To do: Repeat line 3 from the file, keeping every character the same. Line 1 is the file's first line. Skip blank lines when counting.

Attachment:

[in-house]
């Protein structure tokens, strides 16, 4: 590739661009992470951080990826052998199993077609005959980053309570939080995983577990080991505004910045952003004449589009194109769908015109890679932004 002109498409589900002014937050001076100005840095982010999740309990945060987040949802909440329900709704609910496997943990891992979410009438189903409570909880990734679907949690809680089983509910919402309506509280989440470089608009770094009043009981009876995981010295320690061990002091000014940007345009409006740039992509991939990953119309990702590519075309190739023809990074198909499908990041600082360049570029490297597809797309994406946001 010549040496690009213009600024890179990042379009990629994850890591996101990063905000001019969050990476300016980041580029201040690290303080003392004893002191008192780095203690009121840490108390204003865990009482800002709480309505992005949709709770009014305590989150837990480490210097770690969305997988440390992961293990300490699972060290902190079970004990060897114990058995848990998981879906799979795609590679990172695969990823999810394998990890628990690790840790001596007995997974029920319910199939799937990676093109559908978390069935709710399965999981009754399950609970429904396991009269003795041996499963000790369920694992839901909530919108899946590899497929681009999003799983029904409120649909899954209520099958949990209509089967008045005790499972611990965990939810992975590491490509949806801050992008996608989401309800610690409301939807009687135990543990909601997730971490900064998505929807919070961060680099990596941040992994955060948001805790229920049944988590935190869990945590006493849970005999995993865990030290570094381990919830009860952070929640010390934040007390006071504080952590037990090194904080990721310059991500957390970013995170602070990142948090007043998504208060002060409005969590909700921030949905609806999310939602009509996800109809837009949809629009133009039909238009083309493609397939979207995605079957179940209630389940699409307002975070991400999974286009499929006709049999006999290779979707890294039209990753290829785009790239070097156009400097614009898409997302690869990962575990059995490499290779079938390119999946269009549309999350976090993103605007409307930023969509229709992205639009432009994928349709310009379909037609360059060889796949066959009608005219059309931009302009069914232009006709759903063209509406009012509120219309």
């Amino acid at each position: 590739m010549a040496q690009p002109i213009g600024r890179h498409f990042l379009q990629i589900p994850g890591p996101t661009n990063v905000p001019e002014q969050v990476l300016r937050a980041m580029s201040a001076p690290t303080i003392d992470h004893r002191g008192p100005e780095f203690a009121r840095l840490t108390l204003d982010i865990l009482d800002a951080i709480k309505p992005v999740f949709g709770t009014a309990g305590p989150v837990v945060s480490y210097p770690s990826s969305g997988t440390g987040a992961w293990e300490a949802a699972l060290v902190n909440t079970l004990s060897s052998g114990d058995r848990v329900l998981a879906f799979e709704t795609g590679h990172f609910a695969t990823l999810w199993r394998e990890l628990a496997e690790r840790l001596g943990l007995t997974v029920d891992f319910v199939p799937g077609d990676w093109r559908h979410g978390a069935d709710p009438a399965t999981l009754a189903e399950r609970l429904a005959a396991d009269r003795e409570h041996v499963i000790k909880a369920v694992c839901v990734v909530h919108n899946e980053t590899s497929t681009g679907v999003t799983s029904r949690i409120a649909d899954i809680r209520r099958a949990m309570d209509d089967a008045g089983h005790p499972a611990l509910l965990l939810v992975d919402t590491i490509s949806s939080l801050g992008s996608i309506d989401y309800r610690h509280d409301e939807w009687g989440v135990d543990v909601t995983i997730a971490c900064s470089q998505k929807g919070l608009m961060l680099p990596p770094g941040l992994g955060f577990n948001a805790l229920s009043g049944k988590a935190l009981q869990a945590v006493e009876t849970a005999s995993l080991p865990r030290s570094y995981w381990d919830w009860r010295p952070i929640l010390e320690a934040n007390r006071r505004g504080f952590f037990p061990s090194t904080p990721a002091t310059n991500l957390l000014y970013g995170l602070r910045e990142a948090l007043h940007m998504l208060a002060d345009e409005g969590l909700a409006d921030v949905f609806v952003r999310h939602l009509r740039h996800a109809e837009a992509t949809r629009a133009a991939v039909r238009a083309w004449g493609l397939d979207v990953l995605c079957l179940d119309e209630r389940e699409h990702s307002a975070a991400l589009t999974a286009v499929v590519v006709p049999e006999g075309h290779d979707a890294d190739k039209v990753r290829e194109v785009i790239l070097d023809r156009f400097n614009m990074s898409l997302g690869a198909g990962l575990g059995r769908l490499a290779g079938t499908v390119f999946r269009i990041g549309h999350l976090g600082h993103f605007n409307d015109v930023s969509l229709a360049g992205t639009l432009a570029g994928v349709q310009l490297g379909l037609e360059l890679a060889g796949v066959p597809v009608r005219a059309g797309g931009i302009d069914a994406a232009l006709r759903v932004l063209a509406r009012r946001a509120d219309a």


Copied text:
């Amino acid at each position: 590739m010549a040496q690009p002109i213009g600024r890179h498409f990042l379009q990629i589900p994850g890591p996101t661009n990063v905000p001019e002014q969050v990476l300016r937050a980041m580029s201040a001076p690290t303080i003392d992470h004893r002191g008192p100005e780095f203690a009121r840095l840490t108390l204003d982010i865990l009482d800002a951080i709480k309505p992005v999740f949709g709770t009014a309990g305590p989150v837990v945060s480490y210097p770690s990826s969305g997988t440390g987040a992961w293990e300490a949802a699972l060290v902190n909440t079970l004990s060897s052998g114990d058995r848990v329900l998981a879906f799979e709704t795609g590679h990172f609910a695969t990823l999810w199993r394998e990890l628990a496997e690790r840790l001596g943990l007995t997974v029920d891992f319910v199939p799937g077609d990676w093109r559908h979410g978390a069935d709710p009438a399965t999981l009754a189903e399950r609970l429904a005959a396991d009269r003795e409570h041996v499963i000790k909880a369920v694992c839901v990734v909530h919108n899946e980053t590899s497929t681009g679907v999003t799983s029904r949690i409120a649909d899954i809680r209520r099958a949990m309570d209509d089967a008045g089983h005790p499972a611990l509910l965990l939810v992975d919402t590491i490509s949806s939080l801050g992008s996608i309506d989401y309800r610690h509280d409301e939807w009687g989440v135990d543990v909601t995983i997730a971490c900064s470089q998505k929807g919070l608009m961060l680099p990596p770094g941040l992994g955060f577990n948001a805790l229920s009043g049944k988590a935190l009981q869990a945590v006493e009876t849970a005999s995993l080991p865990r030290s570094y995981w381990d919830w009860r010295p952070i929640l010390e320690a934040n007390r006071r505004g504080f952590f037990p061990s090194t904080p990721a002091t310059n991500l957390l000014y970013g995170l602070r910045e990142a948090l007043h940007m998504l208060a002060d345009e409005g969590l909700a409006d921030v949905f609806v952003r999310h939602l009509r740039h996800a109809e837009a992509t949809r629009a133009a991939v039909r238009a083309w004449g493609l397939d979207v990953l995605c079957l179940d119309e209630r389940e699409h990702s307002a975070a991400l589009t999974a286009v499929v590519v006709p049999e006999g075309h290779d979707a890294d190739k039209v990753r290829e194109v785009i790239l070097d023809r156009f400097n614009m990074s898409l997302g690869a198909g990962l575990g059995r769908l490499a290779g079938t499908v390119f999946r269009i990041g549309h999350l976090g600082h993103f605007n409307d015109v930023s969509l229709a360049g992205t639009l432009a570029g994928v349709q310009l490297g379909l037609e360059l890679a060889g796949v066959p597809v009608r005219a059309g797309g931009i302009d069914a994406a232009l006709r759903v932004l063209a509406r009012r946001a509120d219309a």